Dillet explained that when an iPhone is purchased, the handset's IMEI is added to Apple's database, though it appears subsidized phones hold a different status than those purchased at full price without a contract.
While the publication was able to successfully unlock an iPhone 5 purchased through Apple retail, the procedure could not be confirmed on another pre-ordered unit "even though the device was purchased at full price, it was tied to an existing AT&T account during the pre-order process."
It was previously reported that Verizon's iPhone 5 ships unlocked for GSM networks.
iPhone 5 Wi-Fi Problems Fixed By Manual DNS Settings
Some iPhone 5 users are experiencing a variety of issues with wifi on the device, almost always revolving around inconsistently slow wireless connections. If you’re having this problem, you’re not alone, and the good news is you can almost certainly get an immediate improvement by setting manual DNS on the device.
Fixing Slow iPhone 5 Wi-Fi With Manual DNS Settings
For the impatient, you can immediately try Google’s DNS services (184.108.40.206 or 220.127.116.11), but for the best results you’ll want to follow the full process to find the fastest DNS servers:
Download NameBench on your Mac or PC and run it to discover the fastest DNS servers for your location, the test will take a few minutes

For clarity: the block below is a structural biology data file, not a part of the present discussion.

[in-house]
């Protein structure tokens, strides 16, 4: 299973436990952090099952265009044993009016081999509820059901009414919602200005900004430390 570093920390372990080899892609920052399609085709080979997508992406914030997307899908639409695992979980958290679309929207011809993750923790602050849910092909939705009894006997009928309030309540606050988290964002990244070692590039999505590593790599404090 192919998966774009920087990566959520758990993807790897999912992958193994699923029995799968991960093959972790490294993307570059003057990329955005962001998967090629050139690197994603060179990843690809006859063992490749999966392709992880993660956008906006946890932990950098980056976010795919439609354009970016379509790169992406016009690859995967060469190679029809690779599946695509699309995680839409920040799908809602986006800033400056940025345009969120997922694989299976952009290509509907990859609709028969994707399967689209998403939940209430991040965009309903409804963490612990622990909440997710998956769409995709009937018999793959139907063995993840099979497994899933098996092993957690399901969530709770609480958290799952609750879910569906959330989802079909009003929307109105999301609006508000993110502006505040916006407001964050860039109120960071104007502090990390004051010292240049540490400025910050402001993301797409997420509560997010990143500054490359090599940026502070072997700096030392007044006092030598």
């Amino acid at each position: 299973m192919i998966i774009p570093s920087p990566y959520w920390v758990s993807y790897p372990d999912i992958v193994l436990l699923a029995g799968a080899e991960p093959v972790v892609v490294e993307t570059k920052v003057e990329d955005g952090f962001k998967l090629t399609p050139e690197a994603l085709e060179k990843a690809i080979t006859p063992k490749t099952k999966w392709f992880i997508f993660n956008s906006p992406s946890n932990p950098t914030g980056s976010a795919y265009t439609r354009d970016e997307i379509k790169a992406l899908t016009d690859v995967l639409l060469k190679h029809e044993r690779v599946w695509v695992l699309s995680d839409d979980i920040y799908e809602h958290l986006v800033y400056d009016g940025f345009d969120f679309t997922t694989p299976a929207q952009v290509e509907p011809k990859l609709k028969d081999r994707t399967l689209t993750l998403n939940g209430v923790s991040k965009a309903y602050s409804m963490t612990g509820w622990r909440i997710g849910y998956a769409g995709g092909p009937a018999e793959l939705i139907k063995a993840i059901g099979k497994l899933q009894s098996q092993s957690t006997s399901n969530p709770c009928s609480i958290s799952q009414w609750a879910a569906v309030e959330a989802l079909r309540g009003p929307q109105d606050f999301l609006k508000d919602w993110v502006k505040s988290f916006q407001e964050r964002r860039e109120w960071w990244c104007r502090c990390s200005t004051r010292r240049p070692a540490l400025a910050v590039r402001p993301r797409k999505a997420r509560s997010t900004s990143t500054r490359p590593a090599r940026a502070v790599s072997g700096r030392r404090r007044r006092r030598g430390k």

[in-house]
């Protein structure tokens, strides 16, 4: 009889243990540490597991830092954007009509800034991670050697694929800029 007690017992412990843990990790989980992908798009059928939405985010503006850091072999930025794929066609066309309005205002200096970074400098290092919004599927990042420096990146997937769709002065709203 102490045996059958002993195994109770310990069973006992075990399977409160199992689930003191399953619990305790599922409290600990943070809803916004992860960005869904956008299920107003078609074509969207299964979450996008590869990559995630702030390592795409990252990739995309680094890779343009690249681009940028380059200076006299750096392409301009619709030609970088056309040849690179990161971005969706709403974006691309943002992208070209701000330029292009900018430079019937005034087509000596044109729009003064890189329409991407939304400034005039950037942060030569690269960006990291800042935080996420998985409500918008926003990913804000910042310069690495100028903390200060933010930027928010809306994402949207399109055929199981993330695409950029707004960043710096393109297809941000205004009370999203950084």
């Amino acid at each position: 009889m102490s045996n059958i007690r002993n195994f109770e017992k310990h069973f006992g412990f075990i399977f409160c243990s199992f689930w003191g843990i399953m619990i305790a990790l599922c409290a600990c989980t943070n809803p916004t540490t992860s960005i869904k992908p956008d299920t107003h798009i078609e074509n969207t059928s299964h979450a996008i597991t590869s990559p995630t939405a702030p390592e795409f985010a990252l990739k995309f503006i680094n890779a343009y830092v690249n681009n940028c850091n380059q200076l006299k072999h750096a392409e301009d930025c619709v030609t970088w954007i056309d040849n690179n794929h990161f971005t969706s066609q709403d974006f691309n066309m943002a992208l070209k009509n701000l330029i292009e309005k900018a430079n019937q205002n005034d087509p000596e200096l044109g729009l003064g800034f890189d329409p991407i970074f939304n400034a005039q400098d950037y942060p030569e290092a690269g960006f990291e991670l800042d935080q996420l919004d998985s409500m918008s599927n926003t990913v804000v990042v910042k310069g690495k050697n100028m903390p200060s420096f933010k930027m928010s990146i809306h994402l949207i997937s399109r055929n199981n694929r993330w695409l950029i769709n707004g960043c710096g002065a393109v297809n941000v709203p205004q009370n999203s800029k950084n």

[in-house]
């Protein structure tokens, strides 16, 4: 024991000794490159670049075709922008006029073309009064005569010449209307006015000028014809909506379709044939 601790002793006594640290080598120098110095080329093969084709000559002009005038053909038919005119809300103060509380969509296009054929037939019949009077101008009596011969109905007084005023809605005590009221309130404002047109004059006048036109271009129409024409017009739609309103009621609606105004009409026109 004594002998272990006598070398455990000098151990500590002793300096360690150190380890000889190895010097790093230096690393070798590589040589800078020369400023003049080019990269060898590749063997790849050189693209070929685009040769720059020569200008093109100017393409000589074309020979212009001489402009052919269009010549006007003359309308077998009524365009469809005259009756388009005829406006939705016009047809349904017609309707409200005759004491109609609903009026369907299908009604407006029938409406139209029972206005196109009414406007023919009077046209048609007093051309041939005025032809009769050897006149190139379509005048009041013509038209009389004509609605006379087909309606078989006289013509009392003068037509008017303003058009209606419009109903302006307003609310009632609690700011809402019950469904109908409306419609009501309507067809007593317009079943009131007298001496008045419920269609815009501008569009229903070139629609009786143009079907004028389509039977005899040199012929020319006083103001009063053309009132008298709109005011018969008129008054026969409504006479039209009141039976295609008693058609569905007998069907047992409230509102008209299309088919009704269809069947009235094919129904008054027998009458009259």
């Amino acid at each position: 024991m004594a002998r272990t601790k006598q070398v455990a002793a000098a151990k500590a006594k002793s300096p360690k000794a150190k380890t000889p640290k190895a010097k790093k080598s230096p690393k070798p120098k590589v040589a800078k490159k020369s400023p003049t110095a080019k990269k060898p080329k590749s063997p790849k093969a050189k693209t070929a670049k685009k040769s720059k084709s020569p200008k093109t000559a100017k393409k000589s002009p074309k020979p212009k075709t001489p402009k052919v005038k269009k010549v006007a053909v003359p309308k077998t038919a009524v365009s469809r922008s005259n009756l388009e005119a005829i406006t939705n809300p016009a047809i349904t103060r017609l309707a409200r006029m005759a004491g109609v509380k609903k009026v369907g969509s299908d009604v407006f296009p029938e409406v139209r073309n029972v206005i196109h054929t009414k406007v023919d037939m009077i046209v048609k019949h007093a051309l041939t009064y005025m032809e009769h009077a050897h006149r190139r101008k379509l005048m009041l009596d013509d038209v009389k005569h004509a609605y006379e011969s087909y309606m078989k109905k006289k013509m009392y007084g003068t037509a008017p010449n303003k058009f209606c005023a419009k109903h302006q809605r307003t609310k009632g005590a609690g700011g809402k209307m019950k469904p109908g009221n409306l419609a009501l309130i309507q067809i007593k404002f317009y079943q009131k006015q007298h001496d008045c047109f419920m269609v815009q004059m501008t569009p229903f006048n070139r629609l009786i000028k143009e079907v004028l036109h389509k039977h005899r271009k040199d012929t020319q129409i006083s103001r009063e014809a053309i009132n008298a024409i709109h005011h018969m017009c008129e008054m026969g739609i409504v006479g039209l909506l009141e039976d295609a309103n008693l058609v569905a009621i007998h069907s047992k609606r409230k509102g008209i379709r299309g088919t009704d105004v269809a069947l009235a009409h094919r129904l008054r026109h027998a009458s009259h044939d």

Take the best result and grab your iPhone 5
Open Settings, tap on “Wi-Fi”, and tap the blue arrow alongside the connected Wi-Fi network
Tap next to “DNS” to manually adjust the DNS entry (Didn’t run NameBench? Try 18.104.22.168 or 22.214.171.124)
Leave Settings and try running Speed Test again, browse the web, or doing anything online with the iPhone 5 using the same wi-fi connection. Everything should be leaps and bounds faster.
Interestingly enough, we’ve been here before, and using custom DNS entries directly on the iPhone has fixed slow wi-fi issues in the past. With the same solution working again, it suggests it’s a compatibility issue with how the iPhone is interacting with certain routers. This would explain why not everyone experiences the problem, and why the same iPhone has issues on some networks but not others.
For iPhone 5 owners that have not experienced the wi-fi issue, the video below demonstrates what an iPhone 5 experiencing the problems behaves like alongside an iPhone 4 which behaves normally on the same wireless connection. Basically, it’s a lot slower with intermittent connectivity.